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One More Screen for Your Face



A man approaches his children in a dim room. They’re dipping wands into a dish of soap and blowing bubbles. He smiles and raises a finger to his brow, where a headset rests, covering his eyes. He taps a button to capture a video of the kids playing. He’ll be able to revisit it later on the couch, smiling at the memory, which is saved forever in brilliant 3-D.

This scripted scene is part of Apple’s pitch, made earlier today, for the future of personal computers. Not a laptop, not a smartphone: A $3,499 headset called the Apple Vision Pro. Like any number of virtual-reality headsets before it, it is a screen that you put on your face. When it’s released next year, it will allow you to interact with programs in 3-D space. Using your fingers and voice, you will be able to play games, type in front of a virtual monitor, interact with digital objects in your room, watch movies, and so on. The headset can fully enclose you in a virtual environment if you desire, but you’ll also be able to look at—and record—the world around you, thanks to a series of cameras built into the goggles that can pipe whatever is happening outside your body into a video feed in front of your eyes. The device is made to get between you and the world so that you can, in theory, live a better life.

This sort of thing is usually called “mixed reality.” The next model of the Quest headset by Meta, Facebook’s parent company, also offers such a feature, and for a lot less money too. Apple’s twist is something that happens outside the device: In addition to the screen positioned directly in front of your eyeballs, the Vision Pro also has a screen that faces outward, for the benefit of other people in the room. That screen displays a video of the top of your face—your eyes, mainly—when you’re looking “through” the goggles into the room. In press footage, actors carried on conversations with their friends without taking the headset off. On occasions when you choose to be fully immersed, a muddle of opaque colors will cover your face, signaling to others that you can’t see your environment.

Yes, just to make that clear: Apple has invented screen eyes. The look is disquietingly cyborg, but the selling point is clear. We live our lives in digital space but also outside of it. Picture the thin pane of glass between you and this article simply vanishing. This is, it seems, an attempt for Apple to have its cake and eat it too. You’ll wear a computer on your face, sure, but you can still exist in real life, talk to your family, kick a soccer ball. It’s a delicate tightrope walk: Apple needs its consumers to believe that they won’t be the nerds in a Quest, lost in the Metaverse—that the Vision Pro is cool, like the iPhone once was—while also selling the premise of full-screen immersion. You’re present enough in your home to interact with your children through the headset, but you’re also wearing a gadget that allows you to press a button and record “spatial video” from your point of view.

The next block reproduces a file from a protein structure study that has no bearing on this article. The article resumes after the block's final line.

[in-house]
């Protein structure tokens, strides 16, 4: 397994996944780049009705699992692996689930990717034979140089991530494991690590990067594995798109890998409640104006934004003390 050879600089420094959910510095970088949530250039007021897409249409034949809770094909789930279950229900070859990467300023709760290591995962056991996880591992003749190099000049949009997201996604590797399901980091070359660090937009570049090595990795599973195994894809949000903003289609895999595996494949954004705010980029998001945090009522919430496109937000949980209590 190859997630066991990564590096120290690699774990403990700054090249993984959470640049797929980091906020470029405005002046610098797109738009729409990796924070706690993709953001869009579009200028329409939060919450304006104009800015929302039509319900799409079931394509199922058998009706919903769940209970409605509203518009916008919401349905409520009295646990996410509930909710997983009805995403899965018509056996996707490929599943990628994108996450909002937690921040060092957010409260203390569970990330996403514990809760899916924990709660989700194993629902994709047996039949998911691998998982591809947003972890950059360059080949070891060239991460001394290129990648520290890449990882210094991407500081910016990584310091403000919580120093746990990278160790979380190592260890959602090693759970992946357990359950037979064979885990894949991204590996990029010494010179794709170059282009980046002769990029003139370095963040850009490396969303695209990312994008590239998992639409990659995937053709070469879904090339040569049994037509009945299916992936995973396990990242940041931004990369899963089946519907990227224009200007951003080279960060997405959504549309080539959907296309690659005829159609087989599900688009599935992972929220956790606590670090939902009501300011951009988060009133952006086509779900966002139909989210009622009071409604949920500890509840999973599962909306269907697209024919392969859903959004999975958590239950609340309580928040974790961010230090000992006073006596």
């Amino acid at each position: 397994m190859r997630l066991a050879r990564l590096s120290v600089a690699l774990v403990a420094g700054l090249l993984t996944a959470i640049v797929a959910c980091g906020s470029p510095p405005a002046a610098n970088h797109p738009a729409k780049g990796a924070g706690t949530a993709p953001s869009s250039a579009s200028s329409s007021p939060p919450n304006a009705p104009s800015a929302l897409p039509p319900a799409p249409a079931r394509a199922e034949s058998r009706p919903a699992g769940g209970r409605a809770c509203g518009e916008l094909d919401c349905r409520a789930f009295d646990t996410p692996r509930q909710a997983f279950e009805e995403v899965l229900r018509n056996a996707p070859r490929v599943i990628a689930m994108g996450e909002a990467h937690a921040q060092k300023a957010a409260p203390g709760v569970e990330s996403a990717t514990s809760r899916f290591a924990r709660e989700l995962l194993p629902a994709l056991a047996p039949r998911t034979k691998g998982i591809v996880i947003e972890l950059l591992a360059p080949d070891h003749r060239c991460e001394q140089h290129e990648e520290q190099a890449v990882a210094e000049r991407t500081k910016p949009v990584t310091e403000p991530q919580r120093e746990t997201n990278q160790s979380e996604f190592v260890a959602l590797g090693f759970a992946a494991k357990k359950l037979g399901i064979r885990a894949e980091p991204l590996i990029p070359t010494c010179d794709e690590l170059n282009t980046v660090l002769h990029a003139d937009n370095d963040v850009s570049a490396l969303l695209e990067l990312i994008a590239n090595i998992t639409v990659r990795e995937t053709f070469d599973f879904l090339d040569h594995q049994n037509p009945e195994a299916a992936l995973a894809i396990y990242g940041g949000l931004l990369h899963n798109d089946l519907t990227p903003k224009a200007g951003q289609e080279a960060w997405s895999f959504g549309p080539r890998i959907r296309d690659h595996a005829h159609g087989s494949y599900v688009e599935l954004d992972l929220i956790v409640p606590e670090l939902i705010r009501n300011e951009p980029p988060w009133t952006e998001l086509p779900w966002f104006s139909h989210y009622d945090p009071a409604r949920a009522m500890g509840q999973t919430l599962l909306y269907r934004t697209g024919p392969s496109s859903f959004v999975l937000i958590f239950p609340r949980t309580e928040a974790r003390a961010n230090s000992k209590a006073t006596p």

This tension is familiar. Years ago, when the smartphone was still novel, many people fretted over its presence at the dinner table. The device was a revolutionary, era-defining tool of human connection, but once it became part of all real-world interactions, it seemed to lure us into communicating with our real-life companions less in favor of engaging with our digital networks more. The sociologist Sherry Turkle defined the moment in the title of her 2011 book, Alone Together: The internet connects us and also separates us.


Apple has tried to bridge this gap for years. The Apple Watch encourages users to engage with the outside world by quantifying exercise and squeezing distracting interactions onto your wrist; “Screen Time” features limit your engagement with apps on the iPhone and iPad. At its core, however, the company is a purveyor of screens. The Vision Pro cannot escape this legacy. Alan Dye, the vice president of human-interface design at Apple, said during the product announcement that “you’re never isolated” in the headset. But he said something else too: With Apple Vision Pro, “it’s just you and your content.”

The Vision Pro may prove to be the greatest productivity and entertainment device ever made; it will be a while before we can play with it and know. Apple changed the marketing for the Watch once it was clear that health, rather than communication, was the device’s killer app; we can’t know for sure how the situation might eventually change as the Vision Pro is updated and more affordable versions become available. But for now, it seems to promise an extension of the status quo rather than a revolution. No matter the marketing, the headset is more screen. Forget the rectangle in your hand; imagine a website or video game that fills your living room or the noisy hull of your passenger jet. That has its own appeal, but it doesn’t escape the irony that the Vision Pro’s outward face will nevertheless turn us more inward. If it is the device that makes virtual and augmented reality click for more people, what will it have accomplished? Perhaps just that.

Source: The Atlantic

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